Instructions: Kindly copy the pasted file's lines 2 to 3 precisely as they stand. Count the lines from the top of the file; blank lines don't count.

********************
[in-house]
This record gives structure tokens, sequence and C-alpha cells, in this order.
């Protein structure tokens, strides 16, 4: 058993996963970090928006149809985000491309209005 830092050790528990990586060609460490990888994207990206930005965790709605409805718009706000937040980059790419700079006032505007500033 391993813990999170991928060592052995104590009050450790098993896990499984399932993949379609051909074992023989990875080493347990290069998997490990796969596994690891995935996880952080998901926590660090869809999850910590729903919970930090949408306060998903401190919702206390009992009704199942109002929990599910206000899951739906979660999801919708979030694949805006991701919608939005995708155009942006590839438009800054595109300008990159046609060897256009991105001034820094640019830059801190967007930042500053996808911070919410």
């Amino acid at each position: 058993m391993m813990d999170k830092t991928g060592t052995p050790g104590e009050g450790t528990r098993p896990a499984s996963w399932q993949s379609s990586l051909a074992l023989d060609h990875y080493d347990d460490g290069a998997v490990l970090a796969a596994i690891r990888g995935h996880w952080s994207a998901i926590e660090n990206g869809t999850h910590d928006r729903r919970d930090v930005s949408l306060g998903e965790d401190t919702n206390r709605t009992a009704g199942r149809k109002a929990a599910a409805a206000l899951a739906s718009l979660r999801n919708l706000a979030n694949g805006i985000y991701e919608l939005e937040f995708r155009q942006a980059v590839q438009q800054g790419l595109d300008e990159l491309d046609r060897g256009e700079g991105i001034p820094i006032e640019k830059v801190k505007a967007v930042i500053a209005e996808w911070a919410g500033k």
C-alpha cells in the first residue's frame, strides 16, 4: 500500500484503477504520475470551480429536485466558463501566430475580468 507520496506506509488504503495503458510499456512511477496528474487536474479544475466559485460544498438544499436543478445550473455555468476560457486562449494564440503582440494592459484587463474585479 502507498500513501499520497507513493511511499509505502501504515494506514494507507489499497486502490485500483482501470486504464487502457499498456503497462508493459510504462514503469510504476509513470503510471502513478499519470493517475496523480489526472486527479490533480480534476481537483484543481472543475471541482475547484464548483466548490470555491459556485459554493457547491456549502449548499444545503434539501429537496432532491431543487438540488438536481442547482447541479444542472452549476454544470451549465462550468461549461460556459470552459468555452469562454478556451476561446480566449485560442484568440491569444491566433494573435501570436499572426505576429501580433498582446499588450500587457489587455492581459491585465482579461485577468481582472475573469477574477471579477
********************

This record gives structure tokens, sequence and C-alpha cells, in this order.
């Protein structure tokens, strides 16, 4: 058993996963970090928006149809985000491309209005 830092050790528990990586060609460490990888994207990206930005965790709605409805718009706000937040980059790419700079006032505007500033 391993813990999170991928060592052995104590009050450790098993896990499984399932993949379609051909074992023989990875080493347990290069998997490990796969596994690891995935996880952080998901926590660090869809999850910590729903919970930090949408306060998903401190919702206390009992009704199942109002929990599910206000899951739906979660999801919708979030694949805006991701919608939005995708155009942006590839438009800054595109300008990159046609060897256009991105001034820094640019830059801190967007930042500053996808911070919410």